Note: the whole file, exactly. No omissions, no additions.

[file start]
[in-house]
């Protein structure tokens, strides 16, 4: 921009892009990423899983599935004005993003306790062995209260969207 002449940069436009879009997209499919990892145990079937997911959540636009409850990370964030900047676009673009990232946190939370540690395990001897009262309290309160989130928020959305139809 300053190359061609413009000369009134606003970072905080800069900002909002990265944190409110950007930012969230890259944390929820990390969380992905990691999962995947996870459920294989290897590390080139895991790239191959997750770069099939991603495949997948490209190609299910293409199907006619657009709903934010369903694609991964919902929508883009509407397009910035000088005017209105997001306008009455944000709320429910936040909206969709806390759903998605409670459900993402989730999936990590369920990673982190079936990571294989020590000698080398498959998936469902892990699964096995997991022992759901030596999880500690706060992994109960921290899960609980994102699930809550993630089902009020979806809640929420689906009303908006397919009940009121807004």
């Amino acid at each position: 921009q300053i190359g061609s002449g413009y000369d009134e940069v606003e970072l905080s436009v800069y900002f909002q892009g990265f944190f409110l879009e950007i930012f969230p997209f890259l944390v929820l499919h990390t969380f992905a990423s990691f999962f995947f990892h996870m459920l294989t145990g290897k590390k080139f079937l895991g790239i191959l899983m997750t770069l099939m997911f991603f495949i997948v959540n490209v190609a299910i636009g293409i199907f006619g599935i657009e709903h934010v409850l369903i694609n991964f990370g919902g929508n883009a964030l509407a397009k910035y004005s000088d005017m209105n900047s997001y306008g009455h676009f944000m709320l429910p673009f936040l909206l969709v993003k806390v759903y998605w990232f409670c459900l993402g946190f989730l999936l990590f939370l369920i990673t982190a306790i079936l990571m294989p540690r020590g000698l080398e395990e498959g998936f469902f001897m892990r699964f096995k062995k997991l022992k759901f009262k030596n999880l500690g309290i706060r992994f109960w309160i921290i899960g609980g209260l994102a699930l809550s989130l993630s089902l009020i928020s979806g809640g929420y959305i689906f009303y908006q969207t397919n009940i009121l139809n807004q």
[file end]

[in-house]
């Protein structure tokens, strides 16, 4: 921009892009990423899983599935004005993003306790062995209260969207 002449940069436009879009997209499919990892145990079937997911959540636009409850990370964030900047676009673009990232946190939370540690395990001897009262309290309160989130928020959305139809 300053190359061609413009000369009134606003970072905080800069900002909002990265944190409110950007930012969230890259944390929820990390969380992905990691999962995947996870459920294989290897590390080139895991790239191959997750770069099939991603495949997948490209190609299910293409199907006619657009709903934010369903694609991964919902929508883009509407397009910035000088005017209105997001306008009455944000709320429910936040909206969709806390759903998605409670459900993402989730999936990590369920990673982190079936990571294989020590000698080398498959998936469902892990699964096995997991022992759901030596999880500690706060992994109960921290899960609980994102699930809550993630089902009020979806809640929420689906009303908006397919009940009121807004």
């Amino acid at each position: 921009q300053i190359g061609s002449g413009y000369d009134e940069v606003e970072l905080s436009v800069y900002f909002q892009g990265f944190f409110l879009e950007i930012f969230p997209f890259l944390v929820l499919h990390t969380f992905a990423s990691f999962f995947f990892h996870m459920l294989t145990g290897k590390k080139f079937l895991g790239i191959l899983m997750t770069l099939m997911f991603f495949i997948v959540n490209v190609a299910i636009g293409i199907f006619g599935i657009e709903h934010v409850l369903i694609n991964f990370g919902g929508n883009a964030l509407a397009k910035y004005s000088d005017m209105n900047s997001y306008g009455h676009f944000m709320l429910p673009f936040l909206l969709v993003k806390v759903y998605w990232f409670c459900l993402g946190f989730l999936l990590f939370l369920i990673t982190a306790i079936l990571m294989p540690r020590g000698l080398e395990e498959g998936f469902f001897m892990r699964f096995k062995k997991l022992k759901f009262k030596n999880l500690g309290i706060r992994f109960w309160i921290i899960g609980g209260l994102a699930l809550s989130l993630s089902l009020i928020s979806g809640g929420y959305i689906f009303y908006q969207t397919n009940i009121l139809n807004q």